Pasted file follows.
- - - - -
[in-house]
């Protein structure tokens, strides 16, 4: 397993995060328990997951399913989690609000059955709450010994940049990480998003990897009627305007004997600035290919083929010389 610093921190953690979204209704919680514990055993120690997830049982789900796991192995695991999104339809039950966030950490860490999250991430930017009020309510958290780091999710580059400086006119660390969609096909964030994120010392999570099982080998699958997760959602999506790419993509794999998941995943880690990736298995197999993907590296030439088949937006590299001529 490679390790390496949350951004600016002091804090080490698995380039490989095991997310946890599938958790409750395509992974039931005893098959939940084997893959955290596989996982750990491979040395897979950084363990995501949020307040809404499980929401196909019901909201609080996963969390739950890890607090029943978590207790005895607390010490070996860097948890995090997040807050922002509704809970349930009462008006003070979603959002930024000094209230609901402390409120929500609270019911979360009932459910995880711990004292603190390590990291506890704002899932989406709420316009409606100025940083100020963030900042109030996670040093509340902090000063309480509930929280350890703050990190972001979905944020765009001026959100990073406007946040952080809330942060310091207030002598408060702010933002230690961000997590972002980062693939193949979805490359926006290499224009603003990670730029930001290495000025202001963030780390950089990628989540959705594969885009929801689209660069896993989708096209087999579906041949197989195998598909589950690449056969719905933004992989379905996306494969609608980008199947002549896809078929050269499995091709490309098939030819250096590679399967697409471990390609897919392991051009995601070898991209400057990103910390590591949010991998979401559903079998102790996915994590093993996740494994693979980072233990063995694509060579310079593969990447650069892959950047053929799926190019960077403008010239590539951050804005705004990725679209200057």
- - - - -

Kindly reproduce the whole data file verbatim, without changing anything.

[in-house]
């Protein structure tokens, strides 16, 4: 397993995060328990997951399913989690609000059955709450010994940049990480998003990897009627305007004997600035290919083929010389 610093921190953690979204209704919680514990055993120690997830049982789900796991192995695991999104339809039950966030950490860490999250991430930017009020309510958290780091999710580059400086006119660390969609096909964030994120010392999570099982080998699958997760959602999506790419993509794999998941995943880690990736298995197999993907590296030439088949937006590299001529 490679390790390496949350951004600016002091804090080490698995380039490989095991997310946890599938958790409750395509992974039931005893098959939940084997893959955290596989996982750990491979040395897979950084363990995501949020307040809404499980929401196909019901909201609080996963969390739950890890607090029943978590207790005895607390010490070996860097948890995090997040807050922002509704809970349930009462008006003070979603959002930024000094209230609901402390409120929500609270019911979360009932459910995880711990004292603190390590990291506890704002899932989406709420316009409606100025940083100020963030900042109030996670040093509340902090000063309480509930929280350890703050990190972001979905944020765009001026959100990073406007946040952080809330942060310091207030002598408060702010933002230690961000997590972002980062693939193949979805490359926006290499224009603003990670730029930001290495000025202001963030780390950089990628989540959705594969885009929801689209660069896993989708096209087999579906041949197989195998598909589950690449056969719905933004992989379905996306494969609608980008199947002549896809078929050269499995091709490309098939030819250096590679399967697409471990390609897919392991051009995601070898991209400057990103910390590591949010991998979401559903079998102790996915994590093993996740494994693979980072233990063995694509060579310079593969990447650069892959950047053929799926190019960077403008010239590539951050804005705004990725679209200057």